Step 5: Through-Hole Component Insertion
Depending on the type of board under the PCBA, the board may contain various components in addition to the conventional SMD. These include plated through-hole components or PTH components.
The plated through hole is a hole in the PCB that is always plated on the board. The PCB assembly uses these holes to pass signals from one side of the board to the other. In this case, the solder paste does not have any benefit because the solder paste will pass directly through the hole without the chance of sticking.
In future PCB assembly processes, PTH components require a more specialized soldering method than solder paste.
• Wave soldering: Wave soldering is an automated version of manual soldering, but the process involved is very different. Once the PTH assembly is in place, place the board on another conveyor. This time, the conveyor cleaned the molten solder at the bottom of the oven through a special oven. This will immediately solder all the pins on the bottom of the board. For double-sided PCBs, this soldering is almost impossible because soldering the entire PCB side can make any delicate electronic components unusable.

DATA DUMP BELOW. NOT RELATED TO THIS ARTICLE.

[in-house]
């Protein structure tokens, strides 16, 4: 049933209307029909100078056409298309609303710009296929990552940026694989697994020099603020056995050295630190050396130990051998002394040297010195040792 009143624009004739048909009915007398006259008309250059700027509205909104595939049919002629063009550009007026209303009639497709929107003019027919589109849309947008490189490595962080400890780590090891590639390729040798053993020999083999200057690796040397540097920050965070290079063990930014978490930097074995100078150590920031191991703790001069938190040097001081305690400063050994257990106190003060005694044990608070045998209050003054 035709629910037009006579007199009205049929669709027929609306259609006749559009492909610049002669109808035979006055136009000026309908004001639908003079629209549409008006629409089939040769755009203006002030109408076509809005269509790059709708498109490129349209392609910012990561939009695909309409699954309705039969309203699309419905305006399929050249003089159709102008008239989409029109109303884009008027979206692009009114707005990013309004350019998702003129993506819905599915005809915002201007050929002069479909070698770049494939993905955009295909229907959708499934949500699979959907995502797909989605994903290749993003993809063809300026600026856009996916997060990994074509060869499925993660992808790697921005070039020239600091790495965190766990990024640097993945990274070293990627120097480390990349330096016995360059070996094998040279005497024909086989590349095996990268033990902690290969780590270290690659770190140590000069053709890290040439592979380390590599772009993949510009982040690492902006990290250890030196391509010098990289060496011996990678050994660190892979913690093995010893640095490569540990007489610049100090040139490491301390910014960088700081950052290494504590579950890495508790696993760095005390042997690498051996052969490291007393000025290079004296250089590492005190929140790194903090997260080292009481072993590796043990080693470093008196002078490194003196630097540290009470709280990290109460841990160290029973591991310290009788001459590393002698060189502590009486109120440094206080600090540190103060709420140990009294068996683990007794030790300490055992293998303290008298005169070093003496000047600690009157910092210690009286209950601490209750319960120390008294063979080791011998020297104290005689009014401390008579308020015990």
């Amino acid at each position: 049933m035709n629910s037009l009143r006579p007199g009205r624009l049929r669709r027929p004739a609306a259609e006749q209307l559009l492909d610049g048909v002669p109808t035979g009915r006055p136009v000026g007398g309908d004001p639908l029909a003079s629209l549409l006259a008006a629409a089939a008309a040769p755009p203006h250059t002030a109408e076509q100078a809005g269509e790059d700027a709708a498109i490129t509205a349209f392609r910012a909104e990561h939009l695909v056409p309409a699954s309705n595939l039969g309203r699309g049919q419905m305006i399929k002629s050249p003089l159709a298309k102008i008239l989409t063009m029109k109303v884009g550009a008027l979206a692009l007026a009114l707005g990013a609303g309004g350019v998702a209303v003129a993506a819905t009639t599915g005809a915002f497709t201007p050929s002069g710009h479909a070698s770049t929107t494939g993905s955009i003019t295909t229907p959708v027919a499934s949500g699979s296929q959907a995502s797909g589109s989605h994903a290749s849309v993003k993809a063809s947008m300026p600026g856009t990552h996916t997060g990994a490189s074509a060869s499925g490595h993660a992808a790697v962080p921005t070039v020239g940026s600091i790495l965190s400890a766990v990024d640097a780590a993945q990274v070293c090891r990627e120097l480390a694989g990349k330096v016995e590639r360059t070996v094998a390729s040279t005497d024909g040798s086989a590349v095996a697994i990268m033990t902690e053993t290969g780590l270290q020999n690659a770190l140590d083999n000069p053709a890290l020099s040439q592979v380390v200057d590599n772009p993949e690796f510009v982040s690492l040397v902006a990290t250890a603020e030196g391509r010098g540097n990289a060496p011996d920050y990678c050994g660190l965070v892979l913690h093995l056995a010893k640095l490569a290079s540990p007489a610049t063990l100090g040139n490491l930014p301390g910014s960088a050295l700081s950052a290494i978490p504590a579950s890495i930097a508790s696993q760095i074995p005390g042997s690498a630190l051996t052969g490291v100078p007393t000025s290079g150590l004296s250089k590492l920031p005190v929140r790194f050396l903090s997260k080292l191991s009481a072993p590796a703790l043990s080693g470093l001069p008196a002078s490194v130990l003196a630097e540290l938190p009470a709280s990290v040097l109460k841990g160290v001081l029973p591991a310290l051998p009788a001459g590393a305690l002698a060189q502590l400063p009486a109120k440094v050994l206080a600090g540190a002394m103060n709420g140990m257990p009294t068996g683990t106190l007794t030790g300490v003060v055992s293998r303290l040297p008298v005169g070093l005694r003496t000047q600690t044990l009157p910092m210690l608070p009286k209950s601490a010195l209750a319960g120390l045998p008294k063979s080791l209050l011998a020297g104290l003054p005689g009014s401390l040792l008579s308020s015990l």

After completing this soldering process, the PCB can continue with the final inspection, or if the PCB needs to add additional components or the other side of the component, the previous steps can be performed.
Step 6:Inspection and Functional Test
After the soldering step of the PCBA process is completed, the final inspection will test the functionality of the PCB. This type of inspection is called a "functional test." The test allows the PCB to complete its pace and simulate the normal operation of the PCB. In this test, the power and analog signals pass through the PCB while the tester monitors the electrical characteristics of the PCB.